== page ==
In this Brand Innovator Spotlight, Ken Hittel, VP Corporate Internet at New York Life explains how the insurance company is growing a positive brand presence online by allowing consumers to speak freely.
Posted by Brandon Gutman
Brandon Gutman: Please explain how allowing negative comments in social media has positively built your brand.
Ken Hittel: You do have to trust your base, your community. A few weeks ago we announced our new Lesbian, Gay, Bisexual and Transgender (LGBT) community site on Facebook and within minutes received three outraged comments. But over the next couple of hours another 15 or so comments poured in, praising New York Life for supporting the LGBT community, for producing a dedicated (and “really useful”) site, and for having the courage of our convictions. We didn’t have to say a word to justify our involvement with LGBT; we relied on our community to do that, and it did.
In fact, our policy is to not remove negative comments from our Facebook page. It’s risky but a risk we’re happy to take, because it pays off: negative comments have been few and far between but in each instance the complainer has been drowned out by the active, loyal community. I wouldn’t go so far as to say we wish for more negativity, but I would say we see opportunity in it: It’s an opportunity for your community to build your brand for you.
Some corporations are still just establishing their own forums on social networks. What is your advice?
Well, you certainly don’t want to be out there if you’re not ready. But you better get ready! At the very least, you need to be on Facebook and Twitter. Because it’s no longer the case—if it ever really was—that you can control your brand with advertising and PR. We’ve known for years now, courtesy of the Internet, that “information asymmetry”— sellers understanding so much more than their buyers—is effectively gone. I’d posit that “marketing asymmetry” is over as well, courtesy of social media. And you can’t “control” social media; rather, you manage it by being present and available and participating opportunistically. And, of course, participating authentically.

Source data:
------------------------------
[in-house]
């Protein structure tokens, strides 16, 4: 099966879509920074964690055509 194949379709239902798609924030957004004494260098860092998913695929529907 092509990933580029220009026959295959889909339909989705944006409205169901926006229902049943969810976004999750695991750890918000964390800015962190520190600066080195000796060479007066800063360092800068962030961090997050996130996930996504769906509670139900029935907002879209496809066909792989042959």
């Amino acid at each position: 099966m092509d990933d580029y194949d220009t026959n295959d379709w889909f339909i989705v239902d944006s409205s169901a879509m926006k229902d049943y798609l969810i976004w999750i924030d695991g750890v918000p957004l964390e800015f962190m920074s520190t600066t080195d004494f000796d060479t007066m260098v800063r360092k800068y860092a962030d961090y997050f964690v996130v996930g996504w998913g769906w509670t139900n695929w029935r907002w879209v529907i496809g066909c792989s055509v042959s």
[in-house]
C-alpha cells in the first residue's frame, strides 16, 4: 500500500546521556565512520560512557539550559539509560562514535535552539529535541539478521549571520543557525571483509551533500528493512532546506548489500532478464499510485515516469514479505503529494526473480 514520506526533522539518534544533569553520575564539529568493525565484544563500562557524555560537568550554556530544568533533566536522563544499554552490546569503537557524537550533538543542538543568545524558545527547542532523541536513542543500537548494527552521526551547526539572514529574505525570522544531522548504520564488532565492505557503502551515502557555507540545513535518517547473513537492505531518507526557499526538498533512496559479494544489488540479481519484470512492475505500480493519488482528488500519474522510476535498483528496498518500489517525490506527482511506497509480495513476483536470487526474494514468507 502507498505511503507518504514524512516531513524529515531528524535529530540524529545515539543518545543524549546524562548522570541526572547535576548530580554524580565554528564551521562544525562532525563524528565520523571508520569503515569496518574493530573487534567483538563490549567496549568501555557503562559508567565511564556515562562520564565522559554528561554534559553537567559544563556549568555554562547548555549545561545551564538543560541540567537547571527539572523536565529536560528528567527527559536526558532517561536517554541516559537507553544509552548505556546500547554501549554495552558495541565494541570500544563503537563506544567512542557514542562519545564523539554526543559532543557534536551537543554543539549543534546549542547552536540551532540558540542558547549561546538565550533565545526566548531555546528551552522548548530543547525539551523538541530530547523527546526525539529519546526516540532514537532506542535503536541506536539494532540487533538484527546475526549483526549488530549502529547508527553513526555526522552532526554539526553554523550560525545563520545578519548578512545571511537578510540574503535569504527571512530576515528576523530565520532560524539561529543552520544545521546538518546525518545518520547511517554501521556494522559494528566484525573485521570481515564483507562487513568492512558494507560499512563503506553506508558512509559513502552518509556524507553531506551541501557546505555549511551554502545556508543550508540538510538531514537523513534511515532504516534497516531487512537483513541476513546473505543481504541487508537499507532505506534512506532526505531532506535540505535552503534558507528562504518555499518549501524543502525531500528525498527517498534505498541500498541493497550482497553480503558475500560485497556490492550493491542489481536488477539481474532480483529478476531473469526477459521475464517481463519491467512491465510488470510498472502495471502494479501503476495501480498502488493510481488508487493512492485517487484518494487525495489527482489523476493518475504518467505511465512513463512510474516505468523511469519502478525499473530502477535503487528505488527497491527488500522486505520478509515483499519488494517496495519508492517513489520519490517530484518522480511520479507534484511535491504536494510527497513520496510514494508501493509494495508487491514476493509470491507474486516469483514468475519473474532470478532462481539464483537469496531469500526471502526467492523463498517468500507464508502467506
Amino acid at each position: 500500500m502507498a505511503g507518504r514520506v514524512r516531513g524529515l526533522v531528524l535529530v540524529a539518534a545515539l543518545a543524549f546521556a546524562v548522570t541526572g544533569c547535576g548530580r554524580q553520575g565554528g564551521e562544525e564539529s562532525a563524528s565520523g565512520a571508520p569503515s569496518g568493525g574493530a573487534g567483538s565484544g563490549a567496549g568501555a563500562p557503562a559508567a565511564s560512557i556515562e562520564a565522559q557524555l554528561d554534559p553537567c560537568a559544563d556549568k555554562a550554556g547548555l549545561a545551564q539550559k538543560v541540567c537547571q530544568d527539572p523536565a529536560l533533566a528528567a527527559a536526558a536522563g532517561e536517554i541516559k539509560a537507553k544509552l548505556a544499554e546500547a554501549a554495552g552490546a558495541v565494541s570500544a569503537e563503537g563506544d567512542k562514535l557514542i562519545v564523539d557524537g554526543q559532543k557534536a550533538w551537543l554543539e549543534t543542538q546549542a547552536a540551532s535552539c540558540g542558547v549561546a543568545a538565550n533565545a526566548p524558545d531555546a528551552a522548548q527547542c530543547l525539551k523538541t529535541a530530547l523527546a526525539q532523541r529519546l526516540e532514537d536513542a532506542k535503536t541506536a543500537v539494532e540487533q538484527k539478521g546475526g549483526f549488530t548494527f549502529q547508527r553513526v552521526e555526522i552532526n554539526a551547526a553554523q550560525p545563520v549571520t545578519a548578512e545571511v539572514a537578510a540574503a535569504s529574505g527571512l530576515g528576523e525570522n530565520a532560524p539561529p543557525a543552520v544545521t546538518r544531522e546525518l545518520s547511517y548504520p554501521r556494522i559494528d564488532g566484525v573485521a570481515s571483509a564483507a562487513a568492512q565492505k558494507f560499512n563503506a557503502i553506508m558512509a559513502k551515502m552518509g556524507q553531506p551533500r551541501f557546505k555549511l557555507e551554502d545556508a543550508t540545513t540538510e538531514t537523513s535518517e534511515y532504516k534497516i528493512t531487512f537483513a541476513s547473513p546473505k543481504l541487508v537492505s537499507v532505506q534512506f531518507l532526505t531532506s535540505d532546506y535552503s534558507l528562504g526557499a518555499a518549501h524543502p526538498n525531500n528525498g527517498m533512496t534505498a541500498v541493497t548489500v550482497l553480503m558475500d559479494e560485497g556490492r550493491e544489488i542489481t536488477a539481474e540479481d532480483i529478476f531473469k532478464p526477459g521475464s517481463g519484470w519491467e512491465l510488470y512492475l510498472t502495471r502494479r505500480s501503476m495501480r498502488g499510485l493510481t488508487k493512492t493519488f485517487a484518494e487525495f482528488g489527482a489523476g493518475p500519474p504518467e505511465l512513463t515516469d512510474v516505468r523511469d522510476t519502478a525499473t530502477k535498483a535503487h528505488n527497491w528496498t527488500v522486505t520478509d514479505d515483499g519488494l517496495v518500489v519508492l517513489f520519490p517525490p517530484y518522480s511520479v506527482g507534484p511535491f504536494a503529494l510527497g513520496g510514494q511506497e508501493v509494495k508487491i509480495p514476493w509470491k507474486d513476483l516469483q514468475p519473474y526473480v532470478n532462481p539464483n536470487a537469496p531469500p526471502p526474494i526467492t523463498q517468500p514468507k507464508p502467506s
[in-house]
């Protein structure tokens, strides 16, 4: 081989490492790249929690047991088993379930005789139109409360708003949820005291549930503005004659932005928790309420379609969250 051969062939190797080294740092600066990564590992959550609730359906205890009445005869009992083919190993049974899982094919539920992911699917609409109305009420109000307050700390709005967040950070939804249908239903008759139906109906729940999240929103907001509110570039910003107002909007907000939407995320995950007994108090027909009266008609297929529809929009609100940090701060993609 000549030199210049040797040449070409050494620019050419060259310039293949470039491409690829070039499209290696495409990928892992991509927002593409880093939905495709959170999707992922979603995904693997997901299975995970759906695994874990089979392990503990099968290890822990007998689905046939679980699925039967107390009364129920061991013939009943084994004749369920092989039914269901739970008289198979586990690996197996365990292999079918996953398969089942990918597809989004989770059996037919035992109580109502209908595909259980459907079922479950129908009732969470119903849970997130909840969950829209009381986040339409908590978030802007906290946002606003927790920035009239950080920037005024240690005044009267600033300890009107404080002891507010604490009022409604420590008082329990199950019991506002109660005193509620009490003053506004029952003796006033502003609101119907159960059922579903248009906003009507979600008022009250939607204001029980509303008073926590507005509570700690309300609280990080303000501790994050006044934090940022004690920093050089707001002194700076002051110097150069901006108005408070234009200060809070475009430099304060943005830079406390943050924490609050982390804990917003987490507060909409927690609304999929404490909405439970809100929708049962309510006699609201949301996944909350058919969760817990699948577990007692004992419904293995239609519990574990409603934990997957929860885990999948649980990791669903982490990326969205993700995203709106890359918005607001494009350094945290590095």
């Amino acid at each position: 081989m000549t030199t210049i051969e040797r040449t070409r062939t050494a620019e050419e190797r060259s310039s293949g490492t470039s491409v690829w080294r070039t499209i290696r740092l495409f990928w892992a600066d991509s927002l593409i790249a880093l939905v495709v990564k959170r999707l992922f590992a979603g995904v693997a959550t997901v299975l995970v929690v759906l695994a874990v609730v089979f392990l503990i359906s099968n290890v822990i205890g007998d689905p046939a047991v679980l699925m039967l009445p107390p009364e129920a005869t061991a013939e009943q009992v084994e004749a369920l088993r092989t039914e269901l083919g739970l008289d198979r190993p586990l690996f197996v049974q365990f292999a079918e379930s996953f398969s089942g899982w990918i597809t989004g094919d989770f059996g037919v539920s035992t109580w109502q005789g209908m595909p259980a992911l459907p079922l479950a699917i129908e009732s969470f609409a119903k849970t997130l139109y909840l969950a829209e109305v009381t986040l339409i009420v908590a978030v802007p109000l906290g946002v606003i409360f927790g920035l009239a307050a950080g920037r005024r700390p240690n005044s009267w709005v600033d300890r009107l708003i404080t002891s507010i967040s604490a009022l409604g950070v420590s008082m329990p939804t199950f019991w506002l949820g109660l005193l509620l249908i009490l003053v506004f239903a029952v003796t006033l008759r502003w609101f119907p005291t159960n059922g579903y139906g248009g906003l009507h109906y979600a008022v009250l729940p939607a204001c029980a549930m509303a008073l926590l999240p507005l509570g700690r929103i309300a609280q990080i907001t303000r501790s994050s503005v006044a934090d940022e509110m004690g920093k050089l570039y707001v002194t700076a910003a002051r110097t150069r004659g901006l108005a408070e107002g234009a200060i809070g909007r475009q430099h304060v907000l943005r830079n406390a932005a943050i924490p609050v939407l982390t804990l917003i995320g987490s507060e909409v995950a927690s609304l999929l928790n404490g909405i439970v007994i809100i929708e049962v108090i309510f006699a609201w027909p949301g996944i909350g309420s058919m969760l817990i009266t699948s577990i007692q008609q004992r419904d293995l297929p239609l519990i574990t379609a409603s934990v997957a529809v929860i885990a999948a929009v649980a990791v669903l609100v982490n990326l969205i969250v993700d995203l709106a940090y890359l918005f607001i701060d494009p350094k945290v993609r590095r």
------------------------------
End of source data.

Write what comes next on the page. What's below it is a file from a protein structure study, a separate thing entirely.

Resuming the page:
In what other ways has social media started to turn executive minds around?
Going back a couple years, I think most execs saw social media less as a business tool than a leisure time activity. Once our corporate social media efforts began generating meaningful data; however, the business aspects became a lot more real. For example, with our Facebook fan base approaching 100K, we’re now averaging over 125 million positive brand impressions per month—a rate of 1.5 billion per year—when our posts, advertising, and resultant fan engagements are considered. These results have not only made the business utility of social media very real, but they’ve also spurred investment to ensure that our agents are able to participate in social media and, ultimately, convert fans and followers into clients. Over the last year, we’ve introduced online compliance training for agents, deployed Socialware for monitoring and archiving as per FINRA requirements, and are currently conducting best practices training for our agents in their Facebook, Twitter, and Linkedin participation.
You’ve been with New York Life for 20 years – the last 15 involving all things Internet. What’s the secret to innovating within a conservative organization?
Yes, New York Life certainly does have a conservative culture, but that’s never meant hostility to innovation or to prudent risk-taking: our business, after all, really boils down to managing risk. You can’t manage risk if you avoid it; you have to embrace it. And, actually, for much of our 166 years, we’ve been one of the great innovators in our industry. So in 1995 we took the “risk” of creating a corporate Web site, and I took the career risk of developing and managing something that most people in those days, not just at New York Life, thought was the latest CB radio craze. (Now I’m really dating myself…)
I would say we went at it prudently: We built as strong a business case as we could around the question: What can New York Life intelligently do on the Internet? Granted, much of that business case was speculative. But it’s always like that in the earliest days of anything, whether that’s sales lead generation, or PPC, or mobility, or, lately, social media. And, sure, we had to do a fair amount of evangelizing to get a go-ahead on social media. But now social media is evangelizing for us!
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